Modeling icy satellite interiors: effects of grain size-dependent viscosity

Emma Rainey, California Institute of Technology

With recent Galileo data indicating that Jupiter's moon Europa may have a layer of liquid water beneath its outer ice shell, there is a renewed interest in modeling the interiors of icy satellites. For large enough bodies, solid state convection is the dominant method of heat transport in the outer ice layer. Laboratory experiments on the rheology of ice and field data from ice cores have shown that at low stresses appropriate to planetary conditions, the viscosity of ice is strongly temperature-dependent, grain size-dependent, and weakly stress-dependent (non-Newtonian). The effects of strongly temperature-dependent and stress-dependent viscosity on the thermal evolution of planets have been explored by those studying terrestrial mantle convection. However, the issue of grain size remains largely unexplored, and has only recently begun to be considered for icy satellites.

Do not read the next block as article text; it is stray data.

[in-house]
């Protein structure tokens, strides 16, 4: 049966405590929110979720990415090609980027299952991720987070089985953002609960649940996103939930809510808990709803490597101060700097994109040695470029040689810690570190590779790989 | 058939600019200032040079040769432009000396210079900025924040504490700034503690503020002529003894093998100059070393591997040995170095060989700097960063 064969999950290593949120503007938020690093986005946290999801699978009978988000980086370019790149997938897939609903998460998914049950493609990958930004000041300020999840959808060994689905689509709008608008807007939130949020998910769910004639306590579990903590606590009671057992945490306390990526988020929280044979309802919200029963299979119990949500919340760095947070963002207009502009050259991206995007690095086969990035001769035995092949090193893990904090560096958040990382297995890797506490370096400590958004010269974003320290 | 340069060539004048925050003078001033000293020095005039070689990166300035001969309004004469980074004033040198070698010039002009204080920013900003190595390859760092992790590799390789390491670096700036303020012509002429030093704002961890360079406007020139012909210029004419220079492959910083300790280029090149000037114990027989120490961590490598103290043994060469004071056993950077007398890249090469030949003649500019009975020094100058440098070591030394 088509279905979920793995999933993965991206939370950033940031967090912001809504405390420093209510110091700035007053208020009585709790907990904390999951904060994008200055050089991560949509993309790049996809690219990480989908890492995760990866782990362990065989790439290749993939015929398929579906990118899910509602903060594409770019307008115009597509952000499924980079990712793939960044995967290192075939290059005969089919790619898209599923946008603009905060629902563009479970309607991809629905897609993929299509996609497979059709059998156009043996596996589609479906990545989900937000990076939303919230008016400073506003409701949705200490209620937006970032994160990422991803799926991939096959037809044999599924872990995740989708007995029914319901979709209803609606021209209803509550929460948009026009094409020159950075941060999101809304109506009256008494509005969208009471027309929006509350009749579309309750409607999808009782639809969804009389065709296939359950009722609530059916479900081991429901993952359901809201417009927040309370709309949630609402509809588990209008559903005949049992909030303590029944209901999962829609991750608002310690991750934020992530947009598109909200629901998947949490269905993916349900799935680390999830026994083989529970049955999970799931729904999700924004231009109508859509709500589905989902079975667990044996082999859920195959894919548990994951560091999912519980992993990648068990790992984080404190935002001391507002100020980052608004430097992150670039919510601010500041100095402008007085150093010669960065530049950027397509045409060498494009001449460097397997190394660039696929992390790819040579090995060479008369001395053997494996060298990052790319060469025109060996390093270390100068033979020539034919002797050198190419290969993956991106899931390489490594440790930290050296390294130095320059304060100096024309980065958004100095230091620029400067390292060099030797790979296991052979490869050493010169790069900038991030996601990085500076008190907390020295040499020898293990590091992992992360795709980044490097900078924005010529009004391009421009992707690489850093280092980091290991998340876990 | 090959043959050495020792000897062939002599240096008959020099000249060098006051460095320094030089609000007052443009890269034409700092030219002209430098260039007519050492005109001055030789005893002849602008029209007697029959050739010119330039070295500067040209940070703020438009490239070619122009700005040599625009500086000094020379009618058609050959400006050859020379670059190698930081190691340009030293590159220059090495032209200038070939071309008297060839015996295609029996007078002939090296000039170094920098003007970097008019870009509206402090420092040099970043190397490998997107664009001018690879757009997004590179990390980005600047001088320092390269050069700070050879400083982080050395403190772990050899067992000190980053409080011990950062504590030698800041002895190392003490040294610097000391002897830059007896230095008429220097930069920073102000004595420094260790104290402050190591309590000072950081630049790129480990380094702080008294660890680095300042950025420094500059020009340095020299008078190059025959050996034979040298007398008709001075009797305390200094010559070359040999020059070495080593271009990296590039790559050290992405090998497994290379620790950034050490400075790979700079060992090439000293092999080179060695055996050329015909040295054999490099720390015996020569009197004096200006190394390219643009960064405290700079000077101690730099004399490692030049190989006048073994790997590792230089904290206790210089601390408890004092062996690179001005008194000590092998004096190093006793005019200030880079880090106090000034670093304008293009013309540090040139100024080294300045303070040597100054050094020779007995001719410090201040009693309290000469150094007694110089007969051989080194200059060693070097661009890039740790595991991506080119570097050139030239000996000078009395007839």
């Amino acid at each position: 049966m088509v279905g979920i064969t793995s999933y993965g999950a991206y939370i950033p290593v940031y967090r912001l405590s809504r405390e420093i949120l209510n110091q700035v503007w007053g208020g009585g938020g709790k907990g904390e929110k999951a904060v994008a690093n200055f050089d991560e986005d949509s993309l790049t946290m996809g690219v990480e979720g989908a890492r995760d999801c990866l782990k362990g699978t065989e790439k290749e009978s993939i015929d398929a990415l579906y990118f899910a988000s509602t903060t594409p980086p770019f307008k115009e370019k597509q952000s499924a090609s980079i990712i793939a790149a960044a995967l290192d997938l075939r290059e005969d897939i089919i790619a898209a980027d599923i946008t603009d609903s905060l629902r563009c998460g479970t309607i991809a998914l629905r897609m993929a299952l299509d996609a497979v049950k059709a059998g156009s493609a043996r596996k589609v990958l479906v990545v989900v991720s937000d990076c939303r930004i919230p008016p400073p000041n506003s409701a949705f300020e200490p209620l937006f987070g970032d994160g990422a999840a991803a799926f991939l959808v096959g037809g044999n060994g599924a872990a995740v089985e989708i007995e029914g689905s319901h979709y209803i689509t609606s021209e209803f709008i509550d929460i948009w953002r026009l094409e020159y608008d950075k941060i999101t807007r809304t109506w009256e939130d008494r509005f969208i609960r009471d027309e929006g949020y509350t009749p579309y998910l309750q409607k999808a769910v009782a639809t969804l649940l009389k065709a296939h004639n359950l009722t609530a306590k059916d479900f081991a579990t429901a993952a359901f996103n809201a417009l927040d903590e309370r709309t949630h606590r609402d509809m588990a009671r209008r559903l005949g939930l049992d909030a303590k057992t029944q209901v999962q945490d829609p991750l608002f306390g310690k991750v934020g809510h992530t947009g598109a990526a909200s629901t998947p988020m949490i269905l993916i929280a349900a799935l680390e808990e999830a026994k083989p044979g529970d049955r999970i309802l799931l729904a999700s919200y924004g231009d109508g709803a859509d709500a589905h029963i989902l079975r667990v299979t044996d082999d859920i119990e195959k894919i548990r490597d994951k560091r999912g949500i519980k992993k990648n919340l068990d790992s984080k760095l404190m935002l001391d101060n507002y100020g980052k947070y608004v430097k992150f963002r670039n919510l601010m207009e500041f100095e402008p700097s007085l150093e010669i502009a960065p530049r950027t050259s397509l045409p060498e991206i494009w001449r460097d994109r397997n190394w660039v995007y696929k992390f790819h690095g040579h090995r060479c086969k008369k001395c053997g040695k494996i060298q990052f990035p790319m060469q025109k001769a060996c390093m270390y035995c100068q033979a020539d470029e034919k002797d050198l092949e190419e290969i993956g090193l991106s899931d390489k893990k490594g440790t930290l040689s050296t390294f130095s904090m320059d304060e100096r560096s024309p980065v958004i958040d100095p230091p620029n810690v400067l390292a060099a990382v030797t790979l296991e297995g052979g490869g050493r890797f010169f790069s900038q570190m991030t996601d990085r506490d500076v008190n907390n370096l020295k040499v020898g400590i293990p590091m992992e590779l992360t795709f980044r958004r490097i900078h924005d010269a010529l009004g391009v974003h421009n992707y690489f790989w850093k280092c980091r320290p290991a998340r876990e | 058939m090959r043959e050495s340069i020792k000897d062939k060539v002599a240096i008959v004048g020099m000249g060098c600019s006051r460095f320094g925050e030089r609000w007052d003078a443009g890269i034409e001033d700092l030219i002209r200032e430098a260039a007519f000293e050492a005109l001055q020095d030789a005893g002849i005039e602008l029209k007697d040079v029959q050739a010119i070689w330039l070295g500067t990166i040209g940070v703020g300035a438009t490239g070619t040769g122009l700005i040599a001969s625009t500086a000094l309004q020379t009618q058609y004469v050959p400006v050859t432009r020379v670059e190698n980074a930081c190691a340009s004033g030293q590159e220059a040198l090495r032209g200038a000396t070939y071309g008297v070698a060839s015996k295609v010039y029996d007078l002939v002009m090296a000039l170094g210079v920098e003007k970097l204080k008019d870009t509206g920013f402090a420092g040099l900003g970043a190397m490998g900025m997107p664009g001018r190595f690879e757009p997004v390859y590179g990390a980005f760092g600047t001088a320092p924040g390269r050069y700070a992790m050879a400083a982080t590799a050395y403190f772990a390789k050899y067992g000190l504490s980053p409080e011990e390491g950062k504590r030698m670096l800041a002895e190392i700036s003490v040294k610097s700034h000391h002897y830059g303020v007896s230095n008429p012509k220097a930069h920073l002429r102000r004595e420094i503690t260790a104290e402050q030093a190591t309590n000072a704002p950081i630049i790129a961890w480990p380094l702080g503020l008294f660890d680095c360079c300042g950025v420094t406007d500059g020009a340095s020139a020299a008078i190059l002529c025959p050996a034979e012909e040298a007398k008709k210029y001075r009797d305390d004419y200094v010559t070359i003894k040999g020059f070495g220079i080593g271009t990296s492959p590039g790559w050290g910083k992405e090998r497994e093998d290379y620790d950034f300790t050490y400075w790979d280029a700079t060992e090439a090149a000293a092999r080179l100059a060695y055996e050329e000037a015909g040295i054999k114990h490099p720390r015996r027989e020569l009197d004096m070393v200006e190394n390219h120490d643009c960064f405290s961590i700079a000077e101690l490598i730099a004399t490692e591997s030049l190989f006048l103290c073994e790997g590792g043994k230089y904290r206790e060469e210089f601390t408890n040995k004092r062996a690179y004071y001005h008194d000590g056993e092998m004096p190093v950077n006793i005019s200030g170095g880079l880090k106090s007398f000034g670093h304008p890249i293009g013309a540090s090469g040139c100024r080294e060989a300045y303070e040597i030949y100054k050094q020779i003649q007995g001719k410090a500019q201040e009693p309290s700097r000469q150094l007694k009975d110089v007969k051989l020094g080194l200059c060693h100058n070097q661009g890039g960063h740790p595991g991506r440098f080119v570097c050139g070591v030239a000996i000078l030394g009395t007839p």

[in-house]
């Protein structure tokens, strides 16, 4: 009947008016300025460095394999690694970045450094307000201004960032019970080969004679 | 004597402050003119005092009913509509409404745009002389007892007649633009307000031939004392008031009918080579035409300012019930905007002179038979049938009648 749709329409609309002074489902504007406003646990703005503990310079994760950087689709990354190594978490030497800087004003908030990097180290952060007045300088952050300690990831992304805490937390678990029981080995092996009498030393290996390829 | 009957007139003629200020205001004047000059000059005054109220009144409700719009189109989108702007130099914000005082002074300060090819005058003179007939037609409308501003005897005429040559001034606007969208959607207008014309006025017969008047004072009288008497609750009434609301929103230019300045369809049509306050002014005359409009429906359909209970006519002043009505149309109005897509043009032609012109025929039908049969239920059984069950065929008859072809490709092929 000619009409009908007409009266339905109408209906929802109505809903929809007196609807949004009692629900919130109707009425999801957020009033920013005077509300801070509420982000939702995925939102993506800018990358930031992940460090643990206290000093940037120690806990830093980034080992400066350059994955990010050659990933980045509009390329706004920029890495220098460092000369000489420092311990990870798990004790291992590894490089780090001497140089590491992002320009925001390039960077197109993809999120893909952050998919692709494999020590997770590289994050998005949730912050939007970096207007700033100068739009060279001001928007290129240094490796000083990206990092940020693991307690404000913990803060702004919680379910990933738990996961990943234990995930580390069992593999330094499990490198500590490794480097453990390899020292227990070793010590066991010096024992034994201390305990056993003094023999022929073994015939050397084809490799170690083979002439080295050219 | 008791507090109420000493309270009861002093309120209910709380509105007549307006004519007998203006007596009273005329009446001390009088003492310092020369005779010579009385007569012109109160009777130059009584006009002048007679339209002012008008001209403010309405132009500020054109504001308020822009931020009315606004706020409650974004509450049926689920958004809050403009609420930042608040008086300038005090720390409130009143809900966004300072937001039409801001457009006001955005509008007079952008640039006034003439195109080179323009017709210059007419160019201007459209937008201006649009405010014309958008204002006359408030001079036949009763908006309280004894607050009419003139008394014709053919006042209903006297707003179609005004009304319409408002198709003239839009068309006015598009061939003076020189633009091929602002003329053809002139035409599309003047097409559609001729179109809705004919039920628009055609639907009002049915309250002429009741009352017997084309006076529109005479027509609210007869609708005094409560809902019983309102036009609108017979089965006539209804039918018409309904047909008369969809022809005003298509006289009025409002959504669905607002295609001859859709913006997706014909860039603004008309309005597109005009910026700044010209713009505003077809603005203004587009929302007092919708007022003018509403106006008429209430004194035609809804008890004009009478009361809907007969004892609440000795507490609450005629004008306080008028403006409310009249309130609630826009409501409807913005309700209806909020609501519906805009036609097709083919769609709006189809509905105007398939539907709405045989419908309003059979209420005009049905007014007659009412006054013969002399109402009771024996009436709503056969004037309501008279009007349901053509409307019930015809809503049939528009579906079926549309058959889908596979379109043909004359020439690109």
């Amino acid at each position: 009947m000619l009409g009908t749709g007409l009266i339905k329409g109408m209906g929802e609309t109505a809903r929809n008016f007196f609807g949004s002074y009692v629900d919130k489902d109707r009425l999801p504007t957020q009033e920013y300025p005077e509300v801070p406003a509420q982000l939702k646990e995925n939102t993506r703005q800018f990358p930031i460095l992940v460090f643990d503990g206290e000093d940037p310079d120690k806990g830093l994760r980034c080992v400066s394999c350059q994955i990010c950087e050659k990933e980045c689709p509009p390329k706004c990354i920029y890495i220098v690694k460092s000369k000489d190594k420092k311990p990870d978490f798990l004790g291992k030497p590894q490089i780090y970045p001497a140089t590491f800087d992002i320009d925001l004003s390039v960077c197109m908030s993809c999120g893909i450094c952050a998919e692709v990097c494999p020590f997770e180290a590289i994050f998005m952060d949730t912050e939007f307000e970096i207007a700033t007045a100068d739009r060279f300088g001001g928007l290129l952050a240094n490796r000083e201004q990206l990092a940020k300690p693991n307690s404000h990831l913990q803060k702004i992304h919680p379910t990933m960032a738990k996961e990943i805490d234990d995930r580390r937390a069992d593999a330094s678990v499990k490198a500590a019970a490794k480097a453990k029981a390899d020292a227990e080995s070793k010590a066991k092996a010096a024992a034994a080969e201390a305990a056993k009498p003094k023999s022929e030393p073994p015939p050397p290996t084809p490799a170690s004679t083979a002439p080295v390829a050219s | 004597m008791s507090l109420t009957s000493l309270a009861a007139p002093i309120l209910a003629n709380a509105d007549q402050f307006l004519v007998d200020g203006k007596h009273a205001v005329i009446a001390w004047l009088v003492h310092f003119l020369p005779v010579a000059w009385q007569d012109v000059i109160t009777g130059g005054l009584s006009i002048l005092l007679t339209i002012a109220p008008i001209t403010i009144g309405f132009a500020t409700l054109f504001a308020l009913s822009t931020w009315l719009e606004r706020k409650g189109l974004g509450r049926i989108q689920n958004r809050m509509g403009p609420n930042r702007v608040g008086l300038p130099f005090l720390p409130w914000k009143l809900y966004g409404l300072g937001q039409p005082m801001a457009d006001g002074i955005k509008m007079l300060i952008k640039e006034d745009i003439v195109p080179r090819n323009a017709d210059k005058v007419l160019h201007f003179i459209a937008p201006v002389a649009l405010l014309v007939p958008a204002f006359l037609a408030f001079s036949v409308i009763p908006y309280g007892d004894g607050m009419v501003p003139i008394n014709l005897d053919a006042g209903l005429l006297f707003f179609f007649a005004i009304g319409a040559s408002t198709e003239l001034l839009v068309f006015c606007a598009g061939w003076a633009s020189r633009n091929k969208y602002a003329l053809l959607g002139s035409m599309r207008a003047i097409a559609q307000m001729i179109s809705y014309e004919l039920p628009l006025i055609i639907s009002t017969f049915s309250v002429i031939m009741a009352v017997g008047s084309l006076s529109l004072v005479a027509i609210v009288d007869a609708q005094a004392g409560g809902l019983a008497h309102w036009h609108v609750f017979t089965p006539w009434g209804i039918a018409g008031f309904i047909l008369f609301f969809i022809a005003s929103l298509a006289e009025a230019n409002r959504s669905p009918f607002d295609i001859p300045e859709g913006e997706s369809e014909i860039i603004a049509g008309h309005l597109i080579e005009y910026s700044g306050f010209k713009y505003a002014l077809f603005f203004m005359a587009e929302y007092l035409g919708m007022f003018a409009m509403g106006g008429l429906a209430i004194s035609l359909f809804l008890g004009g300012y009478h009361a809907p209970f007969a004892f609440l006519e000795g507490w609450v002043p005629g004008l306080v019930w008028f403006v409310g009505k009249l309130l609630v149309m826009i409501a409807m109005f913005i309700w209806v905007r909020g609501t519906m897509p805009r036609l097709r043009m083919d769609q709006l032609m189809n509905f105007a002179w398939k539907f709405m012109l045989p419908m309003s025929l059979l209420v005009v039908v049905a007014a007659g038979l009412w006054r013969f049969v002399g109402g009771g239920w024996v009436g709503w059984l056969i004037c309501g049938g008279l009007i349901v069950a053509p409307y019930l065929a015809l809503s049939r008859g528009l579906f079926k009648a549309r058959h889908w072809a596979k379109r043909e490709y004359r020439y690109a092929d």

To capture the effects of grain-size dependent viscosity, I consider an equilibrium grain size that results from a balance between grain growth and grain reduction by dynamic recrystallization, applicable to icy satellites. The resulting expression for mean grain size as a function of stress and temperature can be used in the ice flow law to obtain a viscosity with the same functional form as non-Newtonian temperature-dependent viscosity, with an effective stress exponent and effective activation energy. Therefore, the effects of grain size on the thermal state of icy satellites can be modeled using standard numerical codes for mantle convection with non-Newtonian rheology. Preliminary results will be presented.

Abstract Author(s): Emma S.G. Rainey<br />David J. Stevenson